20. By: Ragchaasuren Galindev; Nyambaatar Batbayar; Lulit Mitik Beyene; Oyunzul Tserendorj; Unurjargal Davaa
    Abstract: This paper developed a recursive dynamic Computable General Equilibrium model to examine the impact on the Mongolian economy of Foreign Direct Investment (FDI) in the coal-export sector. Based on a 2014 Social Accounting Matrix, the model simulated two scenarios during the 2016-2025 period: 1) a business-as-usual scenario as a reference case that replicated the latest IMF projections for main macroeconomic variables; and 2) an FDI scenario in which the coal-export sector received 1 trillion MNT over four years between 2019-2022, which increased production capacity in 2023. Although FDI increased GDP, employment, private consumption, and investment while decreasing budget deficits and public debt, it altered the structure of the economy and created a Dutch disease effect.
    Keywords: Mining sector, Dutch disease, CGE model, Mongolian economy
    JEL: D58 Q33
    Date: 2020
    URL: http://d.repec.org/n?u=RePEc:lvl:mpiacr:2019-25&r=all
  21. By: Alexey Bakshaev
    Abstract: The paper explores the application of a continuous action space soft actor-critic (SAC) reinforcement learning model to the area of automated market-making. The reinforcement learning agent receives a simulated flow of client trades, thus accruing a position in an asset, and learns to offset this risk by either hedging at simulated "exchange" spreads or by attracting an offsetting client flow by changing offered client spreads (skewing the offered prices). The question of learning minimum spreads that compensate for the risk of taking the position is being investigated. Finally, the agent is posed with a problem of learning to hedge a blended client trade flow resulting from independent price processes (a "portfolio" position). The position penalty method is introduced to improve the convergence. An Open-AI gym-compatible hedge environment is introduced and the Open AI SAC baseline RL engine is being used as a learning baseline.
    Date: 2020–08
    URL: http://d.repec.org/n?u=RePEc:arx:papers:2008.12275&r=all
  22. By: Gabriel Chodorow-Reich; John Coglianese
    Abstract: We propose a three-step factor-flows simulation-based approach to forecast the duration distribution of unemployment. Step 1: estimate individual transition hazards across employment, temporary layoff, permanent layoff, quitter, entrant, and out of the labor force, with each hazard depending on an aggregate component as well as an individual's labor force history. Step 2: relate the aggregate components to the overall unemployment rate using a factor model. Step 3: combine the individual duration dependence, factor structure, and an auxiliary forecast of the unemployment rate to simulate a panel of individual labor force histories. Applying our approach to the July Blue Chip forecast of the COVID-19 recession, we project that 1.6 million workers laid off in April 2020 remain unemployed six months later. Total long-term unemployment rises thereafter and eventually reaches more 4.5 million individuals unemployed for more than 26 weeks and almost 2 million individuals unemployed for more than 46 weeks. Long-term unemployment rises even more in a more pessimistic recovery scenario, but remains below the level in the Great Recession due to a high amount of labor market churn.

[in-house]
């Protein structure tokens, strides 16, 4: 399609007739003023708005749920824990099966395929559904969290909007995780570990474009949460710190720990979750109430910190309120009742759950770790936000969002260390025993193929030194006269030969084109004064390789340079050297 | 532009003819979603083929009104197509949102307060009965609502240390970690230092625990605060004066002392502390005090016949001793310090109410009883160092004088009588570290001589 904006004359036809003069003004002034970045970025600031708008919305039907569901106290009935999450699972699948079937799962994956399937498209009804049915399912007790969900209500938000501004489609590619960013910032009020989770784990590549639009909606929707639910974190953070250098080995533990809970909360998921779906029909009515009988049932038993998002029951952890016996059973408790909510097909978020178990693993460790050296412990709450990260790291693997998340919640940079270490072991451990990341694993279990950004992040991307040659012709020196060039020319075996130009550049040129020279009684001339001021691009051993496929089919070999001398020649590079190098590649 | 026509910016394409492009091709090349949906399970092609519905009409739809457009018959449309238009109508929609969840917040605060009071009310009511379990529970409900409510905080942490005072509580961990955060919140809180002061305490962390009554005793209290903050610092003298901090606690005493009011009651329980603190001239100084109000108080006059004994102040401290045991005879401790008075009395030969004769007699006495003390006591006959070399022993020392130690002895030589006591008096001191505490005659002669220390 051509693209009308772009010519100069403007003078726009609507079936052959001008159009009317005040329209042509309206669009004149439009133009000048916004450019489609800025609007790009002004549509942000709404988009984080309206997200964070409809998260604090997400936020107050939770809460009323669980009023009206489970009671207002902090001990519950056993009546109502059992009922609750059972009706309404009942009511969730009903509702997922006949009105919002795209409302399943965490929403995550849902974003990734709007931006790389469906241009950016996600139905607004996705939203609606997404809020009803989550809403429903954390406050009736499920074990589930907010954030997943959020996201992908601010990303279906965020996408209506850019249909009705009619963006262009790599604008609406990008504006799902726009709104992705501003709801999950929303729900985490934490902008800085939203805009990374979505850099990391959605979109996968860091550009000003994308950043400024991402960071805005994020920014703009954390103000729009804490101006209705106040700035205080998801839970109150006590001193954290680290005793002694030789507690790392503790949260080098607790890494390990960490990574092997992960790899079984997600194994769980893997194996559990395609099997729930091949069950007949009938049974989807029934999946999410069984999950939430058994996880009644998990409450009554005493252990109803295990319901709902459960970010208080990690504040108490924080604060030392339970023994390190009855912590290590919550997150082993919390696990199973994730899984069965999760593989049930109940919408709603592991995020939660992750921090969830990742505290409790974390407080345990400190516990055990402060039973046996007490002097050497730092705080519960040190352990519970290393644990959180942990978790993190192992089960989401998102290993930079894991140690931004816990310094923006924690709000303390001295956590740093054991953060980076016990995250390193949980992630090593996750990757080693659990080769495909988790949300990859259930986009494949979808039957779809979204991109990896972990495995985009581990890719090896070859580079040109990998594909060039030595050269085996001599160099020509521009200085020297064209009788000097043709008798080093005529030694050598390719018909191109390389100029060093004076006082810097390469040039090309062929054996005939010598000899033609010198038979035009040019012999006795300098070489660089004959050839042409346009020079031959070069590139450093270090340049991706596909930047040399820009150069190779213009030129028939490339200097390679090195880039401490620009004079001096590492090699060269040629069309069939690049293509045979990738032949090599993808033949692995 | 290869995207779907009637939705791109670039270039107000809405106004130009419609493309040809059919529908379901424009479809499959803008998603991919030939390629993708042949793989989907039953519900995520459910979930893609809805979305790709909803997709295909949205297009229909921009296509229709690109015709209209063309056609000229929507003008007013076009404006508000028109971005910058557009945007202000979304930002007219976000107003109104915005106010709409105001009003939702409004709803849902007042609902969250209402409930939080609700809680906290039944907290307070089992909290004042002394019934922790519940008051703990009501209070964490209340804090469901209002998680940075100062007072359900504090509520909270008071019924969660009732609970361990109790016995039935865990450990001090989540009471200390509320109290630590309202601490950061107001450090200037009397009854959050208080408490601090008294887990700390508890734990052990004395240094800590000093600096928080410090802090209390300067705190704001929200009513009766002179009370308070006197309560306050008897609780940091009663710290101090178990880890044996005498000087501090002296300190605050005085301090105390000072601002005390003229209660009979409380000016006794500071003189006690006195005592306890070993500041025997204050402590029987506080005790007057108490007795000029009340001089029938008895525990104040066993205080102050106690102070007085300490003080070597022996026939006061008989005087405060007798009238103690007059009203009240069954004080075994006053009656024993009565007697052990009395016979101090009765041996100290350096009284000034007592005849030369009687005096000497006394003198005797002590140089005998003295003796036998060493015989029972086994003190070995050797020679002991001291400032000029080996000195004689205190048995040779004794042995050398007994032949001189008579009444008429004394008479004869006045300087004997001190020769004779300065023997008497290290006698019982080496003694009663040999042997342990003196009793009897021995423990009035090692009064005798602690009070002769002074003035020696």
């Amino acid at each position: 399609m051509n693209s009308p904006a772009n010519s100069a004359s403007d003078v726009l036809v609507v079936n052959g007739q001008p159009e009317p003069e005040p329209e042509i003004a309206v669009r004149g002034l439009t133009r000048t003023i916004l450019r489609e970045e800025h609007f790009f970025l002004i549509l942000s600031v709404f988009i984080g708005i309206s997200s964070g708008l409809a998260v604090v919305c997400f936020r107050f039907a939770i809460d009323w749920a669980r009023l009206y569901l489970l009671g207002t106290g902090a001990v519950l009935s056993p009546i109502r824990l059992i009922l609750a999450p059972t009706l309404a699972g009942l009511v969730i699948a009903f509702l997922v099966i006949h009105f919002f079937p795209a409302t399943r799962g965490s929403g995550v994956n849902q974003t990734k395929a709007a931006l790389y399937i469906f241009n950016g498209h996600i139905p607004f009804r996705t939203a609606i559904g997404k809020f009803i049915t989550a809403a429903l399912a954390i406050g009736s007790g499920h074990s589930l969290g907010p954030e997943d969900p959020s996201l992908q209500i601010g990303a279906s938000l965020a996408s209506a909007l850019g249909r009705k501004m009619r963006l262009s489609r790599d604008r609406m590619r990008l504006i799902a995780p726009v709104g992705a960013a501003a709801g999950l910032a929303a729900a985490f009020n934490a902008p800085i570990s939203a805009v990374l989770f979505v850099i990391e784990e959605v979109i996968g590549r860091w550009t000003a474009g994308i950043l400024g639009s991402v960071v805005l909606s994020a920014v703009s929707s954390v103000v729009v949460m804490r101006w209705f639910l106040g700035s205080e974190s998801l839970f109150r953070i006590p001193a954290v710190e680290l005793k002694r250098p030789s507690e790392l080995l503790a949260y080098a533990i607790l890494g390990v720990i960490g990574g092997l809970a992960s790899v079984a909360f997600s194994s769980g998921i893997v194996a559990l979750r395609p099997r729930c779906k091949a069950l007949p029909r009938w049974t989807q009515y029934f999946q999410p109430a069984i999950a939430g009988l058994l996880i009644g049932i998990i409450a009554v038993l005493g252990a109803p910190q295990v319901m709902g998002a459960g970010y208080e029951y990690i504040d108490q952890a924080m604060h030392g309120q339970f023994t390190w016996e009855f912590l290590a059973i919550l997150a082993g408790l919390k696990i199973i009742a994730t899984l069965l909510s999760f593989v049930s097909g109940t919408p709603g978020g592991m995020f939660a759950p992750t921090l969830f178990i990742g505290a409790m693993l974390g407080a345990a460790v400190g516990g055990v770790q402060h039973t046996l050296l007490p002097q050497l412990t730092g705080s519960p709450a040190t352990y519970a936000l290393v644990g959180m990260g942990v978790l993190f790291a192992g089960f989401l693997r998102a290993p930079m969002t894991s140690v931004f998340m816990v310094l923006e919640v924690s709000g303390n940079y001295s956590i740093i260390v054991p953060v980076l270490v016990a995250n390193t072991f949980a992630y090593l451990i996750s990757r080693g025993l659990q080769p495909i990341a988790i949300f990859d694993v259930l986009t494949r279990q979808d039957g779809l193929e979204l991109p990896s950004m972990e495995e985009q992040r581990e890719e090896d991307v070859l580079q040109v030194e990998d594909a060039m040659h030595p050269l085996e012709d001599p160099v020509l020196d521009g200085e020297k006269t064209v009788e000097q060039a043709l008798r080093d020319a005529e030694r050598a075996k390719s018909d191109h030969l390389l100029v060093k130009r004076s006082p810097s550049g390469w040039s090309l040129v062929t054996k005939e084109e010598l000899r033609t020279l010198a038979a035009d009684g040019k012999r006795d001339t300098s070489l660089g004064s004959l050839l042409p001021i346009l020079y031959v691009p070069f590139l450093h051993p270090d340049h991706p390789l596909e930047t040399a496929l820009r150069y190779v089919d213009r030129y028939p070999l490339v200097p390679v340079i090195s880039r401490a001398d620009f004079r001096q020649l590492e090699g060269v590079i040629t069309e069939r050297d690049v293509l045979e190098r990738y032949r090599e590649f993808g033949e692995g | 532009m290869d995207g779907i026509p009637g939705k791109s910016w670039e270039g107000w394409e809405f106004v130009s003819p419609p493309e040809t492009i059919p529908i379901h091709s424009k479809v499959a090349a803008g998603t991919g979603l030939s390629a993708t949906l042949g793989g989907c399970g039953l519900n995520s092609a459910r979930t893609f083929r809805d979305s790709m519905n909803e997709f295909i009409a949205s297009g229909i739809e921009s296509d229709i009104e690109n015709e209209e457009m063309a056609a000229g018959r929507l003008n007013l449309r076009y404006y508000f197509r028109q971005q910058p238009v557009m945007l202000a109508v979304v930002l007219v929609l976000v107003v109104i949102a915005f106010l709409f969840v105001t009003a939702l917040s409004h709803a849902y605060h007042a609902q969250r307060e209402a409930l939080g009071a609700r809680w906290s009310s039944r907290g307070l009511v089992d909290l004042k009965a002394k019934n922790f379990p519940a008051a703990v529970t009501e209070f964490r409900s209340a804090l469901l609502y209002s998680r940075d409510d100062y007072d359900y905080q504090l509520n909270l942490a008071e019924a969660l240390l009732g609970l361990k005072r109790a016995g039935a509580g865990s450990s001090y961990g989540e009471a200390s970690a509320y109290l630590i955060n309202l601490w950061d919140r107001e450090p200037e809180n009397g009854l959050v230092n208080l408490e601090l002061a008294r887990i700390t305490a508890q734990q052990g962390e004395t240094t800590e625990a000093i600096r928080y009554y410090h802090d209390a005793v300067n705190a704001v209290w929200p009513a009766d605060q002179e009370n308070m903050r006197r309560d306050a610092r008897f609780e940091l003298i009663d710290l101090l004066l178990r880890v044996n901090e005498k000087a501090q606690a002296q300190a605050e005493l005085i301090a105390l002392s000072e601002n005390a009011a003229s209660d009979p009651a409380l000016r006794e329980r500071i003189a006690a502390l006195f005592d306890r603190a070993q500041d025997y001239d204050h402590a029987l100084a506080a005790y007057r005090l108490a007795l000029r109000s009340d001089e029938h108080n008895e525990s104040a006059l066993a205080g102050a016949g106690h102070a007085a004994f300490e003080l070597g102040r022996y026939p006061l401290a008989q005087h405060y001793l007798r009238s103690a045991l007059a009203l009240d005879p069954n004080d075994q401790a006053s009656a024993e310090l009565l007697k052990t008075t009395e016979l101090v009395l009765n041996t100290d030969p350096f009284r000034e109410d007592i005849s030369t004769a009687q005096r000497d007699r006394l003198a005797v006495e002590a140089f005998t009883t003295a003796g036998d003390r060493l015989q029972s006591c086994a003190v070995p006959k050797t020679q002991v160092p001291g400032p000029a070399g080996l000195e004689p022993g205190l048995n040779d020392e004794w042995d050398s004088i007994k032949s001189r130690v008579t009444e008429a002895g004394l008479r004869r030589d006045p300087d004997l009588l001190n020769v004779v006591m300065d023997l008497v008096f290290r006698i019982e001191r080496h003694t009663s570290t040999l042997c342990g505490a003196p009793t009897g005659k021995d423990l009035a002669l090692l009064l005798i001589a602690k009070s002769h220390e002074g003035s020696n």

JEL: E27 J64
    Date: 2020–07
    URL: http://d.repec.org/n?u=RePEc:nbr:nberwo:27566&r=all
  23. By: Ragchaasuren Galindev; Tsolmon Baatarzorig; Nyambaatar Batbayar; Delgermaa Begz; Unurjargal Davaa; Oyunzul Tserendorj
    Abstract: The construction of the Mongolian Social Accounting Matrix (SAM) for 2014 is described. The SAM included fifty-six sectors, seventy commodities, two types of production factors (capital and labor), three types of institutions (households, government and the rest of the world) along with capital accounts, three types of taxes (direct taxes, import duties and indirect taxes on commodities) and investment accounts (public investment, private investment and changes in inventories).
    Keywords: Social Accounting Matrix, CGE model
    JEL: D58
    Date: 2020
    URL: http://d.repec.org/n?u=RePEc:lvl:mpiacr:2019-23&r=all
  24. By: Ragchaasuren Galindev; Delgermaa Begz; Tsolmon Baatarzorig; Unurjargal Davaa; Nyambaatar Batbayar; Oyunzul Tserendorj
    Abstract: This paper examines the impact of three shocks (a commodity-price drop, fiscal expansion, and the termination of the biggest mine development) looming in Mongolia’s near future. We modified the PEP-1-t model and calibrated it to the IMF’s recent projections in a business-as-usual scenario. The alternative scenarios for the Mongolian economy, considering these shocks, suggest that the impacts may be significant.
    Keywords: CGE model, Mongolian economy, Commodity price, Fiscal policy
    JEL: D58 E62 I32 Q33
    Date: 2020
    URL: http://d.repec.org/n?u=RePEc:lvl:mpiacr:2019-26&r=all
  25. By: Jason Abaluck; Leila Agha; David C. Chan Jr; Daniel Singer; Diana Zhu
    Abstract: The application of machine learning (ML) to randomized controlled trials (RCTs) can quantify and improve misallocation in healthcare. We study the decision to prescribe anticoagulants for atrial fibrillation patients; anticoagulation reduces stroke risk but increases hemorrhage risk. We combine observational data on treatment choice and guideline use with ML estimates of heterogeneous treatment effects from eight RCTs. When physicians adopt a clinical guideline, treatment decisions shift towards the recommendation but adherence remains far from perfect. Improving guideline adherence would produce larger gains than informing physicians about guidelines. Adherence to an optimal rule would prevent 47% more strokes without increasing hemorrhages.